Roma Barocca: The Borghese Gallery and the Capuchin Crypt

The art-collector Cardinal Scipio Borghese considered himself the luckiest man alive: thanks to his uncle-Pope, he possessed unlimited funds in an era in which talent abounded. He collected his contemporaries' masterpieces (six Caravaggio paintings and four remarkable Bernini sculptures) as well as stunning works from the past (such as Raphael's "Entombment"), not always ethically... Meanwhile, on what was once the property of the neighboring Barberini family, a nondescript Capuchin church boasts a Baroque crypt with an unusual memento mori...

Roma Barocca: Bernini and Borromini on the Quirinal Hill

This Baroque romp takes us from Piazza Quirinale to Santa Maria della Vittoria and back again. The visit starts with two sculptures that were used to decorate an ancient Roman public bath and it ends with the boldest architectural and artistic statements of the Roman Baroque: Bernini's Santa Teresa in Ecstasy, Borromini's spartan San Carlo whose curved lines seem to breath, and Bernini's Sant'Andrea, abounding in sunlight and marble.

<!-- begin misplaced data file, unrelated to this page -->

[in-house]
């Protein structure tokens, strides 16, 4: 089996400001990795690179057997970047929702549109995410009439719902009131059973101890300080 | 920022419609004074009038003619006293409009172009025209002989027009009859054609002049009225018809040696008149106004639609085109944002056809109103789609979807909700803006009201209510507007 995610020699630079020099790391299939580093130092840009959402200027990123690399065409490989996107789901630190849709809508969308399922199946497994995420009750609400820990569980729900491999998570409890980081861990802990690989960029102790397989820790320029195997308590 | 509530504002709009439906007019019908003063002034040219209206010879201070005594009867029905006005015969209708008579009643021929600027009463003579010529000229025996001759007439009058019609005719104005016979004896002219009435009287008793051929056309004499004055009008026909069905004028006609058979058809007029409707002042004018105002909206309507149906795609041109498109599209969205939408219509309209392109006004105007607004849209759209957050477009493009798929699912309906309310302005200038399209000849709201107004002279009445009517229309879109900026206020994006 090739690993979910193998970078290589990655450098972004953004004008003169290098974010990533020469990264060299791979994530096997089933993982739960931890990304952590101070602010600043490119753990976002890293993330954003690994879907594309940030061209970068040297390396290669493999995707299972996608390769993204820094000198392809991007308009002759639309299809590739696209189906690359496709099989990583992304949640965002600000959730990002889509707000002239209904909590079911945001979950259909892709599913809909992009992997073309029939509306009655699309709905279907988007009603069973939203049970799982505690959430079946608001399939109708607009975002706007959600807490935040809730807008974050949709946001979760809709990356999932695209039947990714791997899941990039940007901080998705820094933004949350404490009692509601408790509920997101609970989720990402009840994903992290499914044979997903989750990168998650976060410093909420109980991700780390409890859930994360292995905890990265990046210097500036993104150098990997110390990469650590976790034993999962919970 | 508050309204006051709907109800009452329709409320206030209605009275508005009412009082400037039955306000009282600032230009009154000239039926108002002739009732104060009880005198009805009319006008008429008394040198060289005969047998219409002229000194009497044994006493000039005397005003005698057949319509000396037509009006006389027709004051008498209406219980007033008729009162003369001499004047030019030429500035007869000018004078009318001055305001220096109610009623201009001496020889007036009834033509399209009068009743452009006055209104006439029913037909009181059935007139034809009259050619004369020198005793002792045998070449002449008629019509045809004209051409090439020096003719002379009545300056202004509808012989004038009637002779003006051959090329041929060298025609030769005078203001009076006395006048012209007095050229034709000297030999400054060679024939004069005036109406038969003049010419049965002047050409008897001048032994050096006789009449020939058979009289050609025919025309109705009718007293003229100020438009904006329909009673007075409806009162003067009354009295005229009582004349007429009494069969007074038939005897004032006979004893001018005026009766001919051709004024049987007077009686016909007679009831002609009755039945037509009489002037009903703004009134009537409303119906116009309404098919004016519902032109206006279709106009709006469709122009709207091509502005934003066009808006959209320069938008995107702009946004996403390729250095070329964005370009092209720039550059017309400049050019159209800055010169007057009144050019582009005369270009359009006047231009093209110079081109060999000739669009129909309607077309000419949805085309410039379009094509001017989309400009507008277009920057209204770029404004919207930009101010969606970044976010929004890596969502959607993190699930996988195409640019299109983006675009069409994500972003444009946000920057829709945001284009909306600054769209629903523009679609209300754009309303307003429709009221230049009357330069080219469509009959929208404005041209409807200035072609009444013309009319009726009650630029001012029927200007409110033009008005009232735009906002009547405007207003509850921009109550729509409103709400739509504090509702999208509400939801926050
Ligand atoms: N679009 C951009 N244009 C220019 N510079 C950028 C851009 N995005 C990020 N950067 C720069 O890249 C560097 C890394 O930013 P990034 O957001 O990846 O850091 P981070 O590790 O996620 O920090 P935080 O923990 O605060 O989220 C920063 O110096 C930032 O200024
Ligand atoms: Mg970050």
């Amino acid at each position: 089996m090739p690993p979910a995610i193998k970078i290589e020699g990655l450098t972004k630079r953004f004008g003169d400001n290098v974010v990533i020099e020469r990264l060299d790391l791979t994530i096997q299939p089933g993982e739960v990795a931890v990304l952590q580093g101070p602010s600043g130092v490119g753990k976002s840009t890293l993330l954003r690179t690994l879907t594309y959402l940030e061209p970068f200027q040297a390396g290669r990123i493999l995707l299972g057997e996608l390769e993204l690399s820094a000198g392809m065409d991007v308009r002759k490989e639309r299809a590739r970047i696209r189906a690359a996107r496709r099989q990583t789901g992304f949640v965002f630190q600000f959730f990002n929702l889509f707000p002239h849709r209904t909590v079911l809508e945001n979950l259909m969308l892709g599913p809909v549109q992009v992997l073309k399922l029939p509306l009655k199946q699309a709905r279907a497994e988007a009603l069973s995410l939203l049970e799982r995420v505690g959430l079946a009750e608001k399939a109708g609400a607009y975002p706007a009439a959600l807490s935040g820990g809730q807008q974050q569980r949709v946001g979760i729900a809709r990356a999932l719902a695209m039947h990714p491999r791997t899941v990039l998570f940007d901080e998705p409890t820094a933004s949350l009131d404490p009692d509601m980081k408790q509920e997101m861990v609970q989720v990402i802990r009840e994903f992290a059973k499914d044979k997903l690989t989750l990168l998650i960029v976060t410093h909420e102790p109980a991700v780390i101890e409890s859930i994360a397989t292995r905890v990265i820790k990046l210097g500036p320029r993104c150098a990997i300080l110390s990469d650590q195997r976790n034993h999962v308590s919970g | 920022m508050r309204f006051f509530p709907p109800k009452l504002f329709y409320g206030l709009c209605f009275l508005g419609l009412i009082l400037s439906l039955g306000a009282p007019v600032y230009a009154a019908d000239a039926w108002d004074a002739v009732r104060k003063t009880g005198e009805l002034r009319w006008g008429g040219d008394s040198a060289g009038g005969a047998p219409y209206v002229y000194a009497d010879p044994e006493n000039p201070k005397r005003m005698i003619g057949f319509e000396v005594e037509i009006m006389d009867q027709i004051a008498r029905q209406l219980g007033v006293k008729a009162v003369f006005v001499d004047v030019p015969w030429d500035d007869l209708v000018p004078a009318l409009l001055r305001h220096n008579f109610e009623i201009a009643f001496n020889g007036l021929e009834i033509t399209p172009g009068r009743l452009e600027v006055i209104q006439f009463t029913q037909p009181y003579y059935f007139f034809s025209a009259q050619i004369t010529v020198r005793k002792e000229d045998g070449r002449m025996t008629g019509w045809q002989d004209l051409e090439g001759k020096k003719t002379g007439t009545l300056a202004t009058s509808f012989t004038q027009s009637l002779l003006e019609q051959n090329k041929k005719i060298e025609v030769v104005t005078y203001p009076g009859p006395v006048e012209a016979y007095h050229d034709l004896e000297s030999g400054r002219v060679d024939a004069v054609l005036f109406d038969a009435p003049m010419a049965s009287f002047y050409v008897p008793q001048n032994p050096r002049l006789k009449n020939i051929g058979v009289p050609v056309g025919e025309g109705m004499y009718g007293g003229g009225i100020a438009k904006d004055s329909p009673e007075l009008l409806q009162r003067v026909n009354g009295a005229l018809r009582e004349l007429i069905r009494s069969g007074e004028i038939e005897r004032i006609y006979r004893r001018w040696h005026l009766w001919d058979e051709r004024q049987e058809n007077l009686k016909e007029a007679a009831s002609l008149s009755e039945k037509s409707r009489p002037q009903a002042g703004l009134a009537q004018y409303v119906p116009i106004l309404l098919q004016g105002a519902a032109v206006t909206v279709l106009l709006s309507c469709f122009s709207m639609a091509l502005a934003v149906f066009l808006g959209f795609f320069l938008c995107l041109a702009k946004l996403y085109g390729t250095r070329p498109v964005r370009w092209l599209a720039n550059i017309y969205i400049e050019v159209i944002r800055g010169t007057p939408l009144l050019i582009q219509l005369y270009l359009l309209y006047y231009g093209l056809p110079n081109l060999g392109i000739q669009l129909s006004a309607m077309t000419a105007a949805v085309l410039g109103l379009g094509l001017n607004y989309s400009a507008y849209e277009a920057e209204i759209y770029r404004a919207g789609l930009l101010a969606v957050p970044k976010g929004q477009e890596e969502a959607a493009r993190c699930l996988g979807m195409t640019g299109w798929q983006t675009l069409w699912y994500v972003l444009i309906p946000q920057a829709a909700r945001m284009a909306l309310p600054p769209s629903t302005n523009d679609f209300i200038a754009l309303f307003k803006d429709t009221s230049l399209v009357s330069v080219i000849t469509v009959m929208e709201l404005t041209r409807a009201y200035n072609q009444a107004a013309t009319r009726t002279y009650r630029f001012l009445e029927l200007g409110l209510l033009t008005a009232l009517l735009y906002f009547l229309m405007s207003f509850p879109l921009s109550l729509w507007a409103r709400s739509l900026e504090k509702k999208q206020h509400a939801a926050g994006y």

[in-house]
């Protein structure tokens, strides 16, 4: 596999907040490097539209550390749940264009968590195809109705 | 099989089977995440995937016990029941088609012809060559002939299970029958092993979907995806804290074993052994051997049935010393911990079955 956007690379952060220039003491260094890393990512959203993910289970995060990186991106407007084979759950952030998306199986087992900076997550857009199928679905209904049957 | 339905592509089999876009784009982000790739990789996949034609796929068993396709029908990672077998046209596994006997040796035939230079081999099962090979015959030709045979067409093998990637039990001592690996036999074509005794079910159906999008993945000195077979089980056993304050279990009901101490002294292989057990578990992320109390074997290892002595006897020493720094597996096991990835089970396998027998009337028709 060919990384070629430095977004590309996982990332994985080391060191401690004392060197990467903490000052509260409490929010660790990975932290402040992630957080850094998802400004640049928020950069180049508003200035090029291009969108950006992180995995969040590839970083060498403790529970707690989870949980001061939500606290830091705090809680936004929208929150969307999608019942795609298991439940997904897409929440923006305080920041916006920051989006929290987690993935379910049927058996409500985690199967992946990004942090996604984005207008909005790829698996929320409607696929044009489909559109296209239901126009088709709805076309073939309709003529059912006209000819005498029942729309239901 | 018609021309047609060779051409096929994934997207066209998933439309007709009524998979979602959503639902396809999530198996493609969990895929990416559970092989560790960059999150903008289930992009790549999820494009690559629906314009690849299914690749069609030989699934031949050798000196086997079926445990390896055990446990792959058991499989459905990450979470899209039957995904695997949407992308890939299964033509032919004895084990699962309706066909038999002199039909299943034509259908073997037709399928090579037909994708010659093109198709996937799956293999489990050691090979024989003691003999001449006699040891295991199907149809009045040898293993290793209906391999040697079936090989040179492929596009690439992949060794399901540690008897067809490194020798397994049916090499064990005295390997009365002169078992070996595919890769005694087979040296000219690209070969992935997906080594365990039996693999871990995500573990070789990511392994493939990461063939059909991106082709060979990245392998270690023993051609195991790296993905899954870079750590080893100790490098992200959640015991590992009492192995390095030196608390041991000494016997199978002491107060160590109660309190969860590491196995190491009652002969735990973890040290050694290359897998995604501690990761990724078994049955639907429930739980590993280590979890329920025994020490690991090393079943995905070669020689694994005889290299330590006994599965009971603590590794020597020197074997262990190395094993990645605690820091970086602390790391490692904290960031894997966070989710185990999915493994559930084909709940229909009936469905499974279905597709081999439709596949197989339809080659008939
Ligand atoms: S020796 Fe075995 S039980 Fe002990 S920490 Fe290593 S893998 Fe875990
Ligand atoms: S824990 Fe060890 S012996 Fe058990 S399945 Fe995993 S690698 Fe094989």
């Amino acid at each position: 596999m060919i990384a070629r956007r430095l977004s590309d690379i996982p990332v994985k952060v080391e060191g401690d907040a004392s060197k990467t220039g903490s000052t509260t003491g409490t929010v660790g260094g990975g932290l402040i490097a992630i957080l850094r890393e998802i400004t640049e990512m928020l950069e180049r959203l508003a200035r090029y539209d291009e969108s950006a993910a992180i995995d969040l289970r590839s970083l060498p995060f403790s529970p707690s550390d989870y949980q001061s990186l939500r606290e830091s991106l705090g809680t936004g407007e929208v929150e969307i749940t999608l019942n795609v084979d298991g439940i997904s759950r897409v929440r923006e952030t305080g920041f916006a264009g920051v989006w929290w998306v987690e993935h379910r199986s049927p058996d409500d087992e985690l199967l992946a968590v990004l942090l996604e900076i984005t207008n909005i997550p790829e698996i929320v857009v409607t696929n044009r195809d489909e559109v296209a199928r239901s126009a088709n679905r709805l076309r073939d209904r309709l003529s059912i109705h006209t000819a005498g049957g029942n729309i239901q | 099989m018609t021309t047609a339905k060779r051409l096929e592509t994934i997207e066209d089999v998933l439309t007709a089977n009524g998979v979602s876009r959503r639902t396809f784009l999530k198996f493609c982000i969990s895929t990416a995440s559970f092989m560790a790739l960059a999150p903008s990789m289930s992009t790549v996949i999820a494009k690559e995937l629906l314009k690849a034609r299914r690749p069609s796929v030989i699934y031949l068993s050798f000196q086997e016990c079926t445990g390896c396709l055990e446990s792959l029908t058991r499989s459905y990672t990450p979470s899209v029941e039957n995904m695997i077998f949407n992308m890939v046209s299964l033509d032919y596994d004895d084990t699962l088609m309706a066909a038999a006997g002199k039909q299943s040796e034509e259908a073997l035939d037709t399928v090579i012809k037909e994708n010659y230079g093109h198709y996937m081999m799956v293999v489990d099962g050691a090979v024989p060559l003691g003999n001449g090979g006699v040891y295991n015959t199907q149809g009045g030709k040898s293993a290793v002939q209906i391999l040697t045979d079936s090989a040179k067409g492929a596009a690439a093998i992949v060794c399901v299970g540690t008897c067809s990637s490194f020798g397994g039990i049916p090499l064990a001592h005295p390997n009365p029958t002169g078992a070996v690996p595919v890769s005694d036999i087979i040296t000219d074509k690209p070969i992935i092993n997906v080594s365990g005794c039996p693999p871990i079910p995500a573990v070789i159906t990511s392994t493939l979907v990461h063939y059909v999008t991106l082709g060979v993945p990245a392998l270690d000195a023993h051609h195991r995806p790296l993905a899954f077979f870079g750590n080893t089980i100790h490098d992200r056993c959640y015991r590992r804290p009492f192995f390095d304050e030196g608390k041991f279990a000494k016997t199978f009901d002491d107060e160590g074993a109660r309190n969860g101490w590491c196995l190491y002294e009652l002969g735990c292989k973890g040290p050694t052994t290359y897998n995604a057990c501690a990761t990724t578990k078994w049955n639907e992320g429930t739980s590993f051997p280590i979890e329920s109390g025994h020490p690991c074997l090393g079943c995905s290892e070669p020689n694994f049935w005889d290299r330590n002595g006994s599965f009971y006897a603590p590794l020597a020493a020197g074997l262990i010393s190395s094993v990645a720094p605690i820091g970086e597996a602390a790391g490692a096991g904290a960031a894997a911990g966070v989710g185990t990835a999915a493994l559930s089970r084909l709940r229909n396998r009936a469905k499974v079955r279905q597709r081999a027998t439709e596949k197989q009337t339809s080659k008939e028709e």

Roma Barocca: Dueling Geniuses (Bernini and Borromini) in Rome’s Downtown

Rivalry fueled Bernini and Borromini's genius. Nearly the same age, they had wildly different temperaments: Borromini dressed in an ostentatious (and out-of-fashion) "Spanish style," cultivated his studies ptivately, and unintentionally alienated his patrons. He put an end to his tormented career by committing suicide. Bernini, who lived to a venerable old age, surrounded by family and friends, was a personable mad-hatter with public relations skills in overdrive!